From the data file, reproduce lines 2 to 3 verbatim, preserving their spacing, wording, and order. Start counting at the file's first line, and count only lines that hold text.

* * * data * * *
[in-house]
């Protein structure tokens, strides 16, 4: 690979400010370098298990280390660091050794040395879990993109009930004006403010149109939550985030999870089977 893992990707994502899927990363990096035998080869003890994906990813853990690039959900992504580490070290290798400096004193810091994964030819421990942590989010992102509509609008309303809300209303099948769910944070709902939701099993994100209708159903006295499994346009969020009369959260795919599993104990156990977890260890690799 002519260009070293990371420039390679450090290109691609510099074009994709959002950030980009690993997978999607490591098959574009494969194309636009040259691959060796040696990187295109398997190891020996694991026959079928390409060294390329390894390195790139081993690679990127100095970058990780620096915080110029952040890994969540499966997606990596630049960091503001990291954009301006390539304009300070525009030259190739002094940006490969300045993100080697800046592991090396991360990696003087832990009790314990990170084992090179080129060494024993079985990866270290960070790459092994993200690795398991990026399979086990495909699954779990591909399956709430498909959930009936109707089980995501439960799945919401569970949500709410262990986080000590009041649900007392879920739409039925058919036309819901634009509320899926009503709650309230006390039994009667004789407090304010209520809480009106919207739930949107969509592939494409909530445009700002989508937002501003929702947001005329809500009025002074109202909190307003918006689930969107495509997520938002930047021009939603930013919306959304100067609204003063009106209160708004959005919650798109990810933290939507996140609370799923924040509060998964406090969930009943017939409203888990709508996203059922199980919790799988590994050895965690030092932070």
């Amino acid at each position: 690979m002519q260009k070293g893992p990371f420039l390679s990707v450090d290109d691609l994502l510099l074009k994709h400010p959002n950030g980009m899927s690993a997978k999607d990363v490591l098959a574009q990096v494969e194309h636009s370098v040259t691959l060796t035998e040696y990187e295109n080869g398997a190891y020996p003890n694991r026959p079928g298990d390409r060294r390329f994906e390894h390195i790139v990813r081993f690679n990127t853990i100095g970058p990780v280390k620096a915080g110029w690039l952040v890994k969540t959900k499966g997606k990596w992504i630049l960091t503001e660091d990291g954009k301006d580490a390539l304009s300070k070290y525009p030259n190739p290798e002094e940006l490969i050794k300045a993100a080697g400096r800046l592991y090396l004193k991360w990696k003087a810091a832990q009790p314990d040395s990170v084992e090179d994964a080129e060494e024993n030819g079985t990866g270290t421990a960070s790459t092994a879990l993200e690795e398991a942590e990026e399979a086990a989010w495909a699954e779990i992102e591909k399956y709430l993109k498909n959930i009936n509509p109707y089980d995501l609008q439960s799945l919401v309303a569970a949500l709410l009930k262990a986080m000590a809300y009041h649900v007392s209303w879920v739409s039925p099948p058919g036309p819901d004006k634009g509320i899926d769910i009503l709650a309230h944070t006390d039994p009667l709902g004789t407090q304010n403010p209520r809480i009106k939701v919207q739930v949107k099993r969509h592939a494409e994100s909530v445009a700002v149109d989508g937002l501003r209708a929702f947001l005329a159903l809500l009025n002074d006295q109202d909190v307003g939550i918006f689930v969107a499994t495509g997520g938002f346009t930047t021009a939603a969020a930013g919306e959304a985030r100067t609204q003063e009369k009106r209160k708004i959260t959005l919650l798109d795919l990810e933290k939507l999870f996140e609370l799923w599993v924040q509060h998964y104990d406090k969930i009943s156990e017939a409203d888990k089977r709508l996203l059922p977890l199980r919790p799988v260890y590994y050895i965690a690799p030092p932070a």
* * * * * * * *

């Protein structure tokens, strides 16, 4: 690979400010370098298990280390660091050794040395879990993109009930004006403010149109939550985030999870089977 893992990707994502899927990363990096035998080869003890994906990813853990690039959900992504580490070290290798400096004193810091994964030819421990942590989010992102509509609008309303809300209303099948769910944070709902939701099993994100209708159903006295499994346009969020009369959260795919599993104990156990977890260890690799 002519260009070293990371420039390679450090290109691609510099074009994709959002950030980009690993997978999607490591098959574009494969194309636009040259691959060796040696990187295109398997190891020996694991026959079928390409060294390329390894390195790139081993690679990127100095970058990780620096915080110029952040890994969540499966997606990596630049960091503001990291954009301006390539304009300070525009030259190739002094940006490969300045993100080697800046592991090396991360990696003087832990009790314990990170084992090179080129060494024993079985990866270290960070790459092994993200690795398991990026399979086990495909699954779990591909399956709430498909959930009936109707089980995501439960799945919401569970949500709410262990986080000590009041649900007392879920739409039925058919036309819901634009509320899926009503709650309230006390039994009667004789407090304010209520809480009106919207739930949107969509592939494409909530445009700002989508937002501003929702947001005329809500009025002074109202909190307003918006689930969107495509997520938002930047021009939603930013919306959304100067609204003063009106209160708004959005919650798109990810933290939507996140609370799923924040509060998964406090969930009943017939409203888990709508996203059922199980919790799988590994050895965690030092932070």
């Amino acid at each position: 690979m002519q260009k070293g893992p990371f420039l390679s990707v450090d290109d691609l994502l510099l074009k994709h400010p959002n950030g980009m899927s690993a997978k999607d990363v490591l098959a574009q990096v494969e194309h636009s370098v040259t691959l060796t035998e040696y990187e295109n080869g398997a190891y020996p003890n694991r026959p079928g298990d390409r060294r390329f994906e390894h390195i790139v990813r081993f690679n990127t853990i100095g970058p990780v280390k620096a915080g110029w690039l952040v890994k969540t959900k499966g997606k990596w992504i630049l960091t503001e660091d990291g954009k301006d580490a390539l304009s300070k070290y525009p030259n190739p290798e002094e940006l490969i050794k300045a993100a080697g400096r800046l592991y090396l004193k991360w990696k003087a810091a832990q009790p314990d040395s990170v084992e090179d994964a080129e060494e024993n030819g079985t990866g270290t421990a960070s790459t092994a879990l993200e690795e398991a942590e990026e399979a086990a989010w495909a699954e779990i992102e591909k399956y709430l993109k498909n959930i009936n509509p109707y089980d995501l609008q439960s799945l919401v309303a569970a949500l709410l009930k262990a986080m000590a809300y009041h649900v007392s209303w879920v739409s039925p099948p058919g036309p819901d004006k634009g509320i899926d769910i009503l709650a309230h944070t006390d039994p009667l709902g004789t407090q304010n403010p209520r809480i009106k939701v919207q739930v949107k099993r969509h592939a494409e994100s909530v445009a700002v149109d989508g937002l501003r209708a929702f947001l005329a159903l809500l009025n002074d006295q109202d909190v307003g939550i918006f689930v969107a499994t495509g997520g938002f346009t930047t021009a939603a969020a930013g919306e959304a985030r100067t609204q003063e009369k009106r209160k708004i959260t959005l919650l798109d795919l990810e933290k939507l999870f996140e609370l799923w599993v924040q509060h998964y104990d406090k969930i009943s156990e017939a409203d888990k089977r709508l996203l059922p977890l199980r919790p799988v260890y590994y050895i965690a690799p030092p932070a």